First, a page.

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Corran of Portmark, Bow, Meaul & Cairnsgarroch from Bridge-end

Corran of Portmark, Bow, Meaul & Cairnsgarroch from Bridge-end


Bridge-end on the A713, Ayr to Castle Douglas road, where the road crosses the Water of Deugh about a mile north of the village of Carsphairn. There is some limited rough off road parking here. There are public toilets on the A713 in Carsphairn. Do not be tempted to drive up the minor road towards Garryhorn as not only is there nowhere to park but also there is nowhere to turn around! The road surface may also damage the underside of your car! It is, however, possible to cycle to the lead mines area.


17 km      About 6 - 7 hours


Corran of Portmark, 623 m, NX 509 936.

Bow, 613 m, NX 508 928.

Meaul, 695 m, NX 500 909.

Cairnsgarroch, 659 m, NX 515 913.      OS Explorer sheet 318, Galloway Forest North.


Corserine is the highest point on a long ridge known as the Rhinns of Kells which stretches from Corran of Portmark in the north to Meikle Millyea in the south with Corserine roughly halfway. With suitable transport arrangements, it is possible to walk the whole ridge but with just one car it is better to split the ridge into two sections. This route covers the northern part of the ridge and does not include Corserine which is in the southern half. The whole ridge contains nine distinct tops but Corserine is the only Corbett and there are no Grahams on the ridge as all the other tops have less than 150 m on all sides. However, the ridge contains many Donalds. The lower ground is very rough at this end of the Rhinns of Kells and there is much overgrown grass which is difficult to walk through as one cannot see the ground so not know how far down their foot will go or at what angle it will hit the ground. Much of this grass is in wet areas with much of the water hidden below the grass. The going will be slow and boggy even in a dry spell. The return route crosses the Garryhorn Burn which would be a problem outside of a dry spell. On a clear day, one can see the Merrick range, Craignaw, Dungeon Hill, Mullwharchar and the Cairnsmore of Carspahirn as well as Corserine and Carlin's Cairn. Note that some sources spell Corran (of Portmark) with one “r” and some with two “r” s.


(1) From Bridge-end, walk up the minor road for Holm of Daltallochan. The tarmac stops at a gate by a bridge after an information board. Continue up the track, past Garryhorn, to reach the lead mines area, passing an old chimney which is to the right. Stay on the main track until it peters out then head for the highest ruins of old houses named on the map as “Higher Row”. The map shows a path from here going roughly W and crossing a wall where there is a stile. Do not go this way as the going will be very rough and there will be enough of that on the return. Instead, follow a track, roughly N, until a fence is seen going roughly W up the hill. Look for a rough track past the fence and follow it up. If you cannot locate the track lower down then follow the fence until it is seen then join it. Rough though the track is, it is much, much better than the rough ground. The track leads up to the bealach (col) between Corran of Portmark and Knockower then continues up the Corran of Portmark. At its highest point, a path goes off to the right and this leads to the medium cairn which is the summit of Corran of Portmark, 623 m.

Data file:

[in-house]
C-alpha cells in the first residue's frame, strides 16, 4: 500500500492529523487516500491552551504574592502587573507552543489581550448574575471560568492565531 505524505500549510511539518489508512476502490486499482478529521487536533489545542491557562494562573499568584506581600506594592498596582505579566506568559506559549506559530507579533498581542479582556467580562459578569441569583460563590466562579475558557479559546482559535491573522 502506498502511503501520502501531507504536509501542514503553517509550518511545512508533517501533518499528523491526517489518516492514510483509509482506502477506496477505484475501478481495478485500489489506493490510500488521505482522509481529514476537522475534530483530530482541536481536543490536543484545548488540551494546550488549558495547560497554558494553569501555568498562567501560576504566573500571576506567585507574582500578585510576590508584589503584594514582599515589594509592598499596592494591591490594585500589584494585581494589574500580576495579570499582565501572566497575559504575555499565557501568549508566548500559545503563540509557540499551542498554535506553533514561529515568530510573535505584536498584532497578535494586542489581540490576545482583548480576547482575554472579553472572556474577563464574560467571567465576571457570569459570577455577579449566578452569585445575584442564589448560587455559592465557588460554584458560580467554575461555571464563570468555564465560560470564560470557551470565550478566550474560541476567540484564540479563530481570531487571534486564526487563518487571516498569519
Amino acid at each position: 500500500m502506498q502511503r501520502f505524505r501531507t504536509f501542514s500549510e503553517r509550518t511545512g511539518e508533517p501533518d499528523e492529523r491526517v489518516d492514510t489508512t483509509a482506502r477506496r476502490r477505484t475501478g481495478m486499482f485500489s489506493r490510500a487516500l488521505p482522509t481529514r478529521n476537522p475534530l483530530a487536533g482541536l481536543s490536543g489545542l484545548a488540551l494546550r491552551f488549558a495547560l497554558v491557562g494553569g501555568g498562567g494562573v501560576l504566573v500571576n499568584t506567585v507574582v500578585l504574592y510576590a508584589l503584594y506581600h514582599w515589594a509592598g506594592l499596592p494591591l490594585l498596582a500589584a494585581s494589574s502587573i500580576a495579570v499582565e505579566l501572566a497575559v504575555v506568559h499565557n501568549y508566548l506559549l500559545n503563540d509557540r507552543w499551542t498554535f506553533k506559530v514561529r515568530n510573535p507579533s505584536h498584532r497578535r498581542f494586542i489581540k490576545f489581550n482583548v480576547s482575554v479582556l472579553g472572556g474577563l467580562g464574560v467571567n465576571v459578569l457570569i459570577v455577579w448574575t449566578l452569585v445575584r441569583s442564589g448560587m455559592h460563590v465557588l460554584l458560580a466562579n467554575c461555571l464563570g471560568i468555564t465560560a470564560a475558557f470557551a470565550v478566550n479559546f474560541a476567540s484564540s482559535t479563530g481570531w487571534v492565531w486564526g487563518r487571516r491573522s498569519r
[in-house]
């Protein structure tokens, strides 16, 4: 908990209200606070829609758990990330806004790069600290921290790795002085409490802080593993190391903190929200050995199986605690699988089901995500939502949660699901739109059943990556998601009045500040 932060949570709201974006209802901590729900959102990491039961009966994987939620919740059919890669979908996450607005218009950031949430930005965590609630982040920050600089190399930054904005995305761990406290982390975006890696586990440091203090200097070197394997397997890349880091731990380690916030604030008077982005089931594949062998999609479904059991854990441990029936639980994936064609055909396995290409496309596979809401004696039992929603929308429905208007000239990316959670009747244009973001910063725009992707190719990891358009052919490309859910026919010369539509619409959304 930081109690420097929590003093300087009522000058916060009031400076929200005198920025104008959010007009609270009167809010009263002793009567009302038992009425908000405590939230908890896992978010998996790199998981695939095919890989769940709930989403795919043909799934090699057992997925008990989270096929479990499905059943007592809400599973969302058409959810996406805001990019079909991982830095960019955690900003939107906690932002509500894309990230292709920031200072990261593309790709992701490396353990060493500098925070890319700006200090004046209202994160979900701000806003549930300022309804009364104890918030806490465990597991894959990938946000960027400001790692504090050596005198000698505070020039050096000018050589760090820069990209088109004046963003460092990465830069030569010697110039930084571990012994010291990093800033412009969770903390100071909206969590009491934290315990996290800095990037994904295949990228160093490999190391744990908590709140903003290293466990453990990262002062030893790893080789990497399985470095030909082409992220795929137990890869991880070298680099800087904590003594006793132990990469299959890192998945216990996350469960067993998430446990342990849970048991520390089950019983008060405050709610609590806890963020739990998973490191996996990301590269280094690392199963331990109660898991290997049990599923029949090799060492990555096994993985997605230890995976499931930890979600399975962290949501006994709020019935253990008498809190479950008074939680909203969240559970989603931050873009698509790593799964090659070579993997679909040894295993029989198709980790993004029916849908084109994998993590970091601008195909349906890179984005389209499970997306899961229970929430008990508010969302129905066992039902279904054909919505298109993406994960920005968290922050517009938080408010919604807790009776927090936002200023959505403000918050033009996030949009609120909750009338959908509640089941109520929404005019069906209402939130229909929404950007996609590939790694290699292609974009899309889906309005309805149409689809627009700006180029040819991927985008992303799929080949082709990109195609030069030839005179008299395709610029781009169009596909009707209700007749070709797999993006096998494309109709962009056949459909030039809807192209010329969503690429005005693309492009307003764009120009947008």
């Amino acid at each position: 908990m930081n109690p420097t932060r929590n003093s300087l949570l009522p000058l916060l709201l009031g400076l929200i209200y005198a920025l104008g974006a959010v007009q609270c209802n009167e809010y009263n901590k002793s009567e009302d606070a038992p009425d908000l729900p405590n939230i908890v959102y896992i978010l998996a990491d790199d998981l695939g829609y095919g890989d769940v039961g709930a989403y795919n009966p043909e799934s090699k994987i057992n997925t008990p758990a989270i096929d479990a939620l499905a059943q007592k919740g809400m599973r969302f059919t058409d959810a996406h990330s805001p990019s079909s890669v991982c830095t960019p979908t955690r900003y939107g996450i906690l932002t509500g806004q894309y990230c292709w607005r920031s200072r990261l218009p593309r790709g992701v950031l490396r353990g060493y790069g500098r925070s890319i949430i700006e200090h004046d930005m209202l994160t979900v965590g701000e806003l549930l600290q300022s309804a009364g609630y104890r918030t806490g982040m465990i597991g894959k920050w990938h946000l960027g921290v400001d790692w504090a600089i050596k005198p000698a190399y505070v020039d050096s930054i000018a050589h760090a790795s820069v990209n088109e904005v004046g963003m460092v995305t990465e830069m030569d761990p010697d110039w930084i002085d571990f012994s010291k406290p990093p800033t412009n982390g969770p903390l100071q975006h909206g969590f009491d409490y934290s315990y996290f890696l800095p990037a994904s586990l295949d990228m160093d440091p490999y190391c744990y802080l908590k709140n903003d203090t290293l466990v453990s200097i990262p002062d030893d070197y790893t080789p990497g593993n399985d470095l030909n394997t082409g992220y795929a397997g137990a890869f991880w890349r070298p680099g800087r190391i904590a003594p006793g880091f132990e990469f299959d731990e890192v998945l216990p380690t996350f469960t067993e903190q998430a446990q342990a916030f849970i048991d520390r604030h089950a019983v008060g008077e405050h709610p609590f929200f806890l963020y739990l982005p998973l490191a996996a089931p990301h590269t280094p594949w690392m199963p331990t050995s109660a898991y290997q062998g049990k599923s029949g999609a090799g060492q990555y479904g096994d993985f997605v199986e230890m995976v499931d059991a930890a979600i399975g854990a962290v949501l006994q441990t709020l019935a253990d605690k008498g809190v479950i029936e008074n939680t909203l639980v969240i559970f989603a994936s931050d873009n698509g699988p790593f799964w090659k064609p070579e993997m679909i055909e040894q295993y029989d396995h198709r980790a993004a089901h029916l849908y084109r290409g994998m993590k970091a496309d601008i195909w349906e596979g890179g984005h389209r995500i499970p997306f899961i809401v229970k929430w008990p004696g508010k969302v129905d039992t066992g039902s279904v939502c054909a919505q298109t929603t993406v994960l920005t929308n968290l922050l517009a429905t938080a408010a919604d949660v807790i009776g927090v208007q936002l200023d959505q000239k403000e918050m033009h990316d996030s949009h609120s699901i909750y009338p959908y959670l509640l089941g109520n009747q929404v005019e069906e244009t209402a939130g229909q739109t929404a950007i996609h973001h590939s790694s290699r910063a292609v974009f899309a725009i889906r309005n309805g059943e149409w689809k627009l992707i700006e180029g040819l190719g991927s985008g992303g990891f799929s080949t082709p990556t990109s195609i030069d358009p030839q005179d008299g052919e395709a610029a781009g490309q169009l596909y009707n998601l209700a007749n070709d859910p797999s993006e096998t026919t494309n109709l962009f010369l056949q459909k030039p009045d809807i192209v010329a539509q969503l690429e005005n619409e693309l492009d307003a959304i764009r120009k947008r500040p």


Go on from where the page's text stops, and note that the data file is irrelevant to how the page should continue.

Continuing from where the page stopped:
(2) Retrace along the path either to rejoin the track or cut the corner and head straight towards Bow and rejoin the track a little later. The track leads up to pass close to a medium cairn which is the summit of Bow, 613 m.

(3) Continue along the crest, still on the track and now following a fence. Cross a grassy bealach then continue up. There are some short boggy sections around here. When the fence drifts left off the crest, continue ahead and reach the flattish top where there is a small cairn and trig point which is the summit of Meaul, 695 m.

(4) Descend NE and soon reach a stone wall. Follow this down using a faint path. The fence previously followed meets the wall then the wall continues down to a grassy bealach. Continue up the other side following a fence and wall. When the fence goes right, cross it easily and follow the wall up to the summit area where a medium cairn marks the summit of Cairnsgarroch, 659 m.

(5) Descend the ENE ridge soon passing another cairn which is a fine viewpoint for the Cairnsmore of Carsphairn across the main road. There is a faint path in places but it soon becomes too difficult to follow so it is a case of picking a way down trying to avoid the roughest ground. Head NE, aiming for the ruined houses. Lower down, the going becomes very rough indeed in places with deep wet grass. There are hints of paths and tracks but they soon peter out. Aim to reach the wall in the valley bottom. Progress may be very, very slow. The Garryhorn Burn can be crossed easily in a dry spell. The Footbridge shown on the map was not visited so may not be there! Once across the burn, pick a way across the rough ground to the wall then cross it and reach the lead mines area. Pick the shortest route back to the main track, which won't be far away, and follow it back to the start.


(a) This walk took place on 29th September, 2015.

(b) The whole ridge was walked about 20 years ago in the early 1990's.

(c) Those wishing to avoid the unpleasant descent of Cairnsgarroch could retrace towards Meaul but contour around it to reach its col with Bow then retrace the outward route. This may be longer in time and distance but is worth considering especially in a wet spell.

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